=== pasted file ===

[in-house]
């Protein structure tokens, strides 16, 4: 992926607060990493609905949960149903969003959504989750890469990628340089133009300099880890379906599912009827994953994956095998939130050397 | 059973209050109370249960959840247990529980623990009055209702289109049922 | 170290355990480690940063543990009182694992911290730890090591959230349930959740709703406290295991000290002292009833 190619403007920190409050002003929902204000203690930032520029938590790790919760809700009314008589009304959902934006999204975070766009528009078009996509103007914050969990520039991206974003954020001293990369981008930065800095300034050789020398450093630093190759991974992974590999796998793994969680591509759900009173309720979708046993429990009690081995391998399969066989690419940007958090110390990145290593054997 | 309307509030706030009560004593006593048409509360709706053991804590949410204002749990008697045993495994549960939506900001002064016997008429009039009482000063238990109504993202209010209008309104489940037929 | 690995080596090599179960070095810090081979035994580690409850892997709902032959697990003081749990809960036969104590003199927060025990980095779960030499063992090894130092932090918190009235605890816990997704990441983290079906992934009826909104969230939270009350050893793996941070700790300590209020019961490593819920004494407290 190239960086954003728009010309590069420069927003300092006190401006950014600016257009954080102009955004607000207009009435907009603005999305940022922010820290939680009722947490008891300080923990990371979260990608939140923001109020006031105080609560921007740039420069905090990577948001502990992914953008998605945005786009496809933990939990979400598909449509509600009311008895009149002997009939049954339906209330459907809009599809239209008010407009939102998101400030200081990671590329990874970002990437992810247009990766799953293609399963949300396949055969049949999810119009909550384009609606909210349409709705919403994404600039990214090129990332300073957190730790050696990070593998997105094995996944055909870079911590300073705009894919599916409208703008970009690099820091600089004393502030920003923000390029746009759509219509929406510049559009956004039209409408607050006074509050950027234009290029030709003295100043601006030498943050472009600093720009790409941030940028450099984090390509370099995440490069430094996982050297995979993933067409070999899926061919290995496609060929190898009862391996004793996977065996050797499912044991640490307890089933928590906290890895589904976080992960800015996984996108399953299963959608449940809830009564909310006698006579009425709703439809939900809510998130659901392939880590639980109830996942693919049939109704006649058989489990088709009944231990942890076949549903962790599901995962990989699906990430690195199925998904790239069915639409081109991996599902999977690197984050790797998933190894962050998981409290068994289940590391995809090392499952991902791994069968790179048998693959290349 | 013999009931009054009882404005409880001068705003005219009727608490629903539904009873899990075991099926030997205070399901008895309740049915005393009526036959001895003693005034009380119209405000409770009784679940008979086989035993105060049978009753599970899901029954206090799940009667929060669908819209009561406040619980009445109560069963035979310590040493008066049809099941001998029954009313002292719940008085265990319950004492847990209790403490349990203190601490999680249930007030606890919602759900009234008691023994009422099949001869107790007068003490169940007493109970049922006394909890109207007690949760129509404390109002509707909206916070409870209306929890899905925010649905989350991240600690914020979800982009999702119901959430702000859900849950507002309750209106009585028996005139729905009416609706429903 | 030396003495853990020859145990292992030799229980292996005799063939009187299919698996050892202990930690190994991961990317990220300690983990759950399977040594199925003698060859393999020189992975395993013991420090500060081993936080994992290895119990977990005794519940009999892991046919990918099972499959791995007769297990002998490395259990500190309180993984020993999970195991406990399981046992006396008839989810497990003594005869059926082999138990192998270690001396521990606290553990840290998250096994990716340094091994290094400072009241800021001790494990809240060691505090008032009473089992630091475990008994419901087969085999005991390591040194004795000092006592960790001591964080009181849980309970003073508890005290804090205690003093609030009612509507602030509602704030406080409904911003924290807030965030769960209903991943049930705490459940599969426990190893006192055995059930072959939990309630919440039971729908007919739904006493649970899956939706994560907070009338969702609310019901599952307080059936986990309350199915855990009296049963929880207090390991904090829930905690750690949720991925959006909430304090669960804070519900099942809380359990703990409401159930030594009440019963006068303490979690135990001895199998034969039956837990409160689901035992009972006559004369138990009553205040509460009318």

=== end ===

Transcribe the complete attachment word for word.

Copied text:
[in-house]
């Protein structure tokens, strides 16, 4: 992926607060990493609905949960149903969003959504989750890469990628340089133009300099880890379906599912009827994953994956095998939130050397 | 059973209050109370249960959840247990529980623990009055209702289109049922 | 170290355990480690940063543990009182694992911290730890090591959230349930959740709703406290295991000290002292009833 190619403007920190409050002003929902204000203690930032520029938590790790919760809700009314008589009304959902934006999204975070766009528009078009996509103007914050969990520039991206974003954020001293990369981008930065800095300034050789020398450093630093190759991974992974590999796998793994969680591509759900009173309720979708046993429990009690081995391998399969066989690419940007958090110390990145290593054997 | 309307509030706030009560004593006593048409509360709706053991804590949410204002749990008697045993495994549960939506900001002064016997008429009039009482000063238990109504993202209010209008309104489940037929 | 690995080596090599179960070095810090081979035994580690409850892997709902032959697990003081749990809960036969104590003199927060025990980095779960030499063992090894130092932090918190009235605890816990997704990441983290079906992934009826909104969230939270009350050893793996941070700790300590209020019961490593819920004494407290 190239960086954003728009010309590069420069927003300092006190401006950014600016257009954080102009955004607000207009009435907009603005999305940022922010820290939680009722947490008891300080923990990371979260990608939140923001109020006031105080609560921007740039420069905090990577948001502990992914953008998605945005786009496809933990939990979400598909449509509600009311008895009149002997009939049954339906209330459907809009599809239209008010407009939102998101400030200081990671590329990874970002990437992810247009990766799953293609399963949300396949055969049949999810119009909550384009609606909210349409709705919403994404600039990214090129990332300073957190730790050696990070593998997105094995996944055909870079911590300073705009894919599916409208703008970009690099820091600089004393502030920003923000390029746009759509219509929406510049559009956004039209409408607050006074509050950027234009290029030709003295100043601006030498943050472009600093720009790409941030940028450099984090390509370099995440490069430094996982050297995979993933067409070999899926061919290995496609060929190898009862391996004793996977065996050797499912044991640490307890089933928590906290890895589904976080992960800015996984996108399953299963959608449940809830009564909310006698006579009425709703439809939900809510998130659901392939880590639980109830996942693919049939109704006649058989489990088709009944231990942890076949549903962790599901995962990989699906990430690195199925998904790239069915639409081109991996599902999977690197984050790797998933190894962050998981409290068994289940590391995809090392499952991902791994069968790179048998693959290349 | 013999009931009054009882404005409880001068705003005219009727608490629903539904009873899990075991099926030997205070399901008895309740049915005393009526036959001895003693005034009380119209405000409770009784679940008979086989035993105060049978009753599970899901029954206090799940009667929060669908819209009561406040619980009445109560069963035979310590040493008066049809099941001998029954009313002292719940008085265990319950004492847990209790403490349990203190601490999680249930007030606890919602759900009234008691023994009422099949001869107790007068003490169940007493109970049922006394909890109207007690949760129509404390109002509707909206916070409870209306929890899905925010649905989350991240600690914020979800982009999702119901959430702000859900849950507002309750209106009585028996005139729905009416609706429903 | 030396003495853990020859145990292992030799229980292996005799063939009187299919698996050892202990930690190994991961990317990220300690983990759950399977040594199925003698060859393999020189992975395993013991420090500060081993936080994992290895119990977990005794519940009999892991046919990918099972499959791995007769297990002998490395259990500190309180993984020993999970195991406990399981046992006396008839989810497990003594005869059926082999138990192998270690001396521990606290553990840290998250096994990716340094091994290094400072009241800021001790494990809240060691505090008032009473089992630091475990008994419901087969085999005991390591040194004795000092006592960790001591964080009181849980309970003073508890005290804090205690003093609030009612509507602030509602704030406080409904911003924290807030965030769960209903991943049930705490459940599969426990190893006192055995059930072959939990309630919440039971729908007919739904006493649970899956939706994560907070009338969702609310019901599952307080059936986990309350199915855990009296049963929880207090390991904090829930905690750690949720991925959006909430304090669960804070519900099942809380359990703990409401159930030594009440019963006068303490979690135990001895199998034969039956837990409160689901035992009972006559004369138990009553205040509460009318």